We consider long-term equity incentive compensation to be critical to the alignment of executive compensation with shareholder value creation. Therefore, a market competitive long-term incentive component is an integral part of the overall executive compensation program. Our long-term equity incentive compensation awards are made pursuant to the Office Depot, Inc. Amended Long-Term Equity Incentive Plan (the LTEIP).
Our annual equity grants consist of a targeted dollar award value that is then translated into a combination of stock options and/or time-based restricted stock. The number of stock options is higher than the number of shares of restricted stock for the same dollar value because, unlike restricted stock which is a full value award, stock option value is based solely on the appreciation in the value of the underlying shares against the exercise price. Stock options are valued using the Black-Scholes option pricing model. However, regardless of the mix of stock options and restricted stock, the value by position is the same, based upon present value calculations of the value of options and restricted stock on the date of grant. Prior to the approval of an award by the Compensation Committee, an executive is permitted to select from the following alternative equity combinations:
We believe that allowing choice regarding the form of long-term equity incentive awards distinguishes our equity award program from those offered by our competitors and facilitates retention of talent within the competitive retail industry. It also allows for executives to tailor their equity awards to individual needs in terms of financial planning for retirement and estate planning. We first instituted the policy of permitting our executive officers to select the form of their equity compensation award from a limited menu of choices in 2006.
The CEO and other members of executive management are eligible for a target award designed to deliver a desired economic value in dollars consistent with our compensation philosophy. Individual performance can modify target long-term equity incentive levels up to plus or minus 25%, however payouts are limited by the overall long-term equity incentive pool which is calculated using the current eligible participants and their target valuations.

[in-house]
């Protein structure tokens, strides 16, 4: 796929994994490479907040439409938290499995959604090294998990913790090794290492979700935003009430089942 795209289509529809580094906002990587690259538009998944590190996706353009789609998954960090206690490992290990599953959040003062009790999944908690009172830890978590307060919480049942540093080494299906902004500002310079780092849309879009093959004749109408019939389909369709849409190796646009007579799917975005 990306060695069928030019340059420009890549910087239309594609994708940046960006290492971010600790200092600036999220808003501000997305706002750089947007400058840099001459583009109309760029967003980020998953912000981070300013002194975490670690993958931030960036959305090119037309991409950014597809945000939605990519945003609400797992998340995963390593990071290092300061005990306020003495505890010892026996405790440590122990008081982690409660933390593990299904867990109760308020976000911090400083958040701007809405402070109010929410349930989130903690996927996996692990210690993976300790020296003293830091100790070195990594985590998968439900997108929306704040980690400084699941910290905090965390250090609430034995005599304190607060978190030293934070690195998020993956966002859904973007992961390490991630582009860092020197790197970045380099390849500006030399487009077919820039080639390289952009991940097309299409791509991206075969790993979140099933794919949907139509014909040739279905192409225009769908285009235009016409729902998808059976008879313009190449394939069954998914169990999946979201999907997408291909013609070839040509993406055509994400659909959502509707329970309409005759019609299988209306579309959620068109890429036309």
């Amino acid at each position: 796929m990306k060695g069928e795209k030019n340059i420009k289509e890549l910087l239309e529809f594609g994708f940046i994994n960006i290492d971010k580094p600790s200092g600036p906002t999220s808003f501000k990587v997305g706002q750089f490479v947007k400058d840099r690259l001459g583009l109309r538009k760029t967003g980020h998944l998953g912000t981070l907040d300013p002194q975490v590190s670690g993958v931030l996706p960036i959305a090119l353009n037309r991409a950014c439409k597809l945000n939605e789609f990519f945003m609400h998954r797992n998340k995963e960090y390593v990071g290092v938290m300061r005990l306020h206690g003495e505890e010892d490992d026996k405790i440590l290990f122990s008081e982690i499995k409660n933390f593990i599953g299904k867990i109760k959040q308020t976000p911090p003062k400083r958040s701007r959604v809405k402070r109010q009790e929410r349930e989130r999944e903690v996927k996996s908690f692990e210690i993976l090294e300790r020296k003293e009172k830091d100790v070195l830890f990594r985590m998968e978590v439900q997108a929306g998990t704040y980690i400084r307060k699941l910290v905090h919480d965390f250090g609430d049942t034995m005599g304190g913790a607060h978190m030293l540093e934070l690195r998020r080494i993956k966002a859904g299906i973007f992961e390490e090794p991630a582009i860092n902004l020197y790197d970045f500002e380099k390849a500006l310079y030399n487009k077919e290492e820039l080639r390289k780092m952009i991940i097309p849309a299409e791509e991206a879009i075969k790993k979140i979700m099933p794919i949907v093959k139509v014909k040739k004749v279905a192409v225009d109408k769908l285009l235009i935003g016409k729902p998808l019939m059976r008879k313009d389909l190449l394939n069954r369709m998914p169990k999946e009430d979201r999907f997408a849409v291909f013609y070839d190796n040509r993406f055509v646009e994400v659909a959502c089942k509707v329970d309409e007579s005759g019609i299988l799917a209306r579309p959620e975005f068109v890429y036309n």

As discussed further under Discontinued Programs below, in 2006, the Company changed the approach to providing long-term equity incentive compensation by targeting value-based awards for various officer levels (Vice Presidents and above). For 2006, the Committee established the following levels of economic value in the equity component of compensation:
The Black-Scholes option pricing model is used to determine the grant date number of stock options. The grant date fair market value is used to determine the number of shares of restricted stock. In each case, the number of stock options or shares of restricted stock is calculated to attain the targeted economic value described above.
Both stock options and restricted stock grants vest over time, generally with one-third vesting on each of the first, second, and third anniversaries of the date of the grant, providing the executive remains in our employment. The vesting schedule is intended to promote retention. If an executive leaves the Company for any reason other than death, disability or retirement before vesting, the unvested stock options or restricted stock award is forfeited. Stock options generally have a seven-year term.
The LTEIP provides that stock options may not be granted with exercise prices set at less than 100% of fair market value of the stock option. Our LTEIP currently defines fair market value as the average of the high and low share price on the grant date. Due to changes in accounting and disclosure rules, we plan to change this practice and to measure the fair market value of our stock option awards at the closing stock price on the date of grant. The grant date is the date on which the Compensation Committee actually meets and takes action to make the grants. We do not permit repricing of stock options. No back-dating of stock options is permitted under any circumstances.